CG: Nick, can you give me a couple of examples of great leaders, people who have really stood out, in your cannon?
Examples of great leaders
NB: I think there’s so many business or other leaders that have made such an extraordinary contribution and you’ve got to think about the entrepreneurial kind of leader. If we think about today, around the world, the Zuckerberg’s of the world who have managed to take an idea and leverage it into a business concept. But much more importantly than that, build an organisational capability around it.
I remember in the early days of Microsoft, when I lived in Seattle, everyone talked about Bill Gates as a visionary. Then I met people who worked with him and they said he was also a good executive, the same is true of Steve Jobs and many others.
In this country we have very strong management skills, not always the technological or innovative skills we need, but very strong leaders who have built outstanding organisations from scratch. If I think of EOH and Asher Bohbot who was an IT manager in a big company when I met him years ago. Look what he’s done in the last 20 years. There are many of these individuals around. The Adrian Gore who has been building Discovery for 30 years, we have mature companies led by outstanding CEO’s, the banks, so South Africa has got a plethora of business leadership.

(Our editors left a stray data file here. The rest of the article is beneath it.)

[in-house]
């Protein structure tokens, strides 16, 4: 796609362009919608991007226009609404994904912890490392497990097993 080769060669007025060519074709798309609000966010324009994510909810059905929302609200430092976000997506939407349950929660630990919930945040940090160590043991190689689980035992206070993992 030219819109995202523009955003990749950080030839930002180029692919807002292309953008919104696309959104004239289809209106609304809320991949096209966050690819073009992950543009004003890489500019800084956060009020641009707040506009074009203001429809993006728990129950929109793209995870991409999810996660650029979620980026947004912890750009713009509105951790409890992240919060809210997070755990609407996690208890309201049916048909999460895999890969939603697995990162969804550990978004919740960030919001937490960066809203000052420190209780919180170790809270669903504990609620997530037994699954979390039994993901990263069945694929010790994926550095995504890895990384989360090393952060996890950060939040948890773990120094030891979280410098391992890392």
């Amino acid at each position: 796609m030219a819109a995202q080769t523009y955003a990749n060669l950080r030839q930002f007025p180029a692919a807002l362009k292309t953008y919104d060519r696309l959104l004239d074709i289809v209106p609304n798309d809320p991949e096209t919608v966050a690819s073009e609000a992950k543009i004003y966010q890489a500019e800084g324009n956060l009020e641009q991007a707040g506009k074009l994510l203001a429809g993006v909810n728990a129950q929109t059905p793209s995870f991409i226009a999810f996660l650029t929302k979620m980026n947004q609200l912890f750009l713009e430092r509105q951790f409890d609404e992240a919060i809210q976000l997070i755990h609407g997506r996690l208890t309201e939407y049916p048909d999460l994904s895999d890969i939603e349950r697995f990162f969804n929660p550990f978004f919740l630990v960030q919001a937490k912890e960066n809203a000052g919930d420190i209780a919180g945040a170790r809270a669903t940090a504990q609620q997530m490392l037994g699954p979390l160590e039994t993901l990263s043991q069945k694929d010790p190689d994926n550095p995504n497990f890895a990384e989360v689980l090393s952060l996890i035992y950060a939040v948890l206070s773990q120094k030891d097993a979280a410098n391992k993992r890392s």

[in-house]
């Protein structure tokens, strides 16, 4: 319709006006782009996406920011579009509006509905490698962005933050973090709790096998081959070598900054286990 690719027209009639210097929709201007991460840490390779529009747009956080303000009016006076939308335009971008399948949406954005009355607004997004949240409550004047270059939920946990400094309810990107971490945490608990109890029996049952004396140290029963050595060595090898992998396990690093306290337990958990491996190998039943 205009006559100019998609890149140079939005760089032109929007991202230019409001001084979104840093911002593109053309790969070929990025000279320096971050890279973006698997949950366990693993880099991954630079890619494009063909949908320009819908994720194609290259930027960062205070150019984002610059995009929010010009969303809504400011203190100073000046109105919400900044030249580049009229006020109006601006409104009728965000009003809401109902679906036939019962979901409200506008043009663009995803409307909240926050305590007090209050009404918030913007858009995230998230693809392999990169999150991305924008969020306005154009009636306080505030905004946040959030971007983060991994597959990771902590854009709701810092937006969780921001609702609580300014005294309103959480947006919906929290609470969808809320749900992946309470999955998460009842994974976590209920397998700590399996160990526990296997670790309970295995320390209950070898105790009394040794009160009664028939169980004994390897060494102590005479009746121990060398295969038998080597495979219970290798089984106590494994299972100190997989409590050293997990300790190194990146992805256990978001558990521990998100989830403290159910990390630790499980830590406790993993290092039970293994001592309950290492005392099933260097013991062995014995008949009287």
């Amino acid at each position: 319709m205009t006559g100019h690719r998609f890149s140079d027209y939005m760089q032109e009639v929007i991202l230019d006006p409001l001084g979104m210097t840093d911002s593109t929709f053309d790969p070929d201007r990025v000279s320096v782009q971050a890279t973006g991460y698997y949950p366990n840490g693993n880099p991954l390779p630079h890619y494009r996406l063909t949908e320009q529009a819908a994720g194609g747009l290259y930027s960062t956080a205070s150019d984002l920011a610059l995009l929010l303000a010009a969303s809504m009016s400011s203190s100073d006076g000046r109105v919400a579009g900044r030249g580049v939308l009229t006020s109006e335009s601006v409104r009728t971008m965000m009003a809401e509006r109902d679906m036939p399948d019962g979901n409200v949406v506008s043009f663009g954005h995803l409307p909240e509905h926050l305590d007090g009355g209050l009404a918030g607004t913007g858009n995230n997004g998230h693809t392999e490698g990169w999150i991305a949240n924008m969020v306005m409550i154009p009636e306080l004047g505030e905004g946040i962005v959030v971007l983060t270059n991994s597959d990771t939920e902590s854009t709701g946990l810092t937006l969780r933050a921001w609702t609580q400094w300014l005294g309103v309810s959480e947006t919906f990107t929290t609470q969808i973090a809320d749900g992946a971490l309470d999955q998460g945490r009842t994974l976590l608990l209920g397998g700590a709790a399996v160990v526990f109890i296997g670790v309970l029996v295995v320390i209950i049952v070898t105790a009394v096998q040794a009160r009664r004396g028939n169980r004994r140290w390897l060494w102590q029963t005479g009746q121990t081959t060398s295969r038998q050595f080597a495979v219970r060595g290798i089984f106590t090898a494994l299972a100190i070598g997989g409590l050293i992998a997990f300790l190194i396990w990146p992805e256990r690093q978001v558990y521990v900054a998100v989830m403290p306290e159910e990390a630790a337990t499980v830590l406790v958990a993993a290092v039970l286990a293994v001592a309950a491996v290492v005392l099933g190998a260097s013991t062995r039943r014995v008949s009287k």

Of course, what we’re going through now is a massive sea change in the issues and as Peter Drucker once said: the questions are timeless, the answers depend on the circumstances and in a low growth economy, we do, to some extent, need a different set of skills. It’s much more about reading the terrain now and deciding, okay, in the next 90 days, what are we going to get done? In 2016, how do we take advantage of the fact that we’re in a tougher environment and those do call for different skills.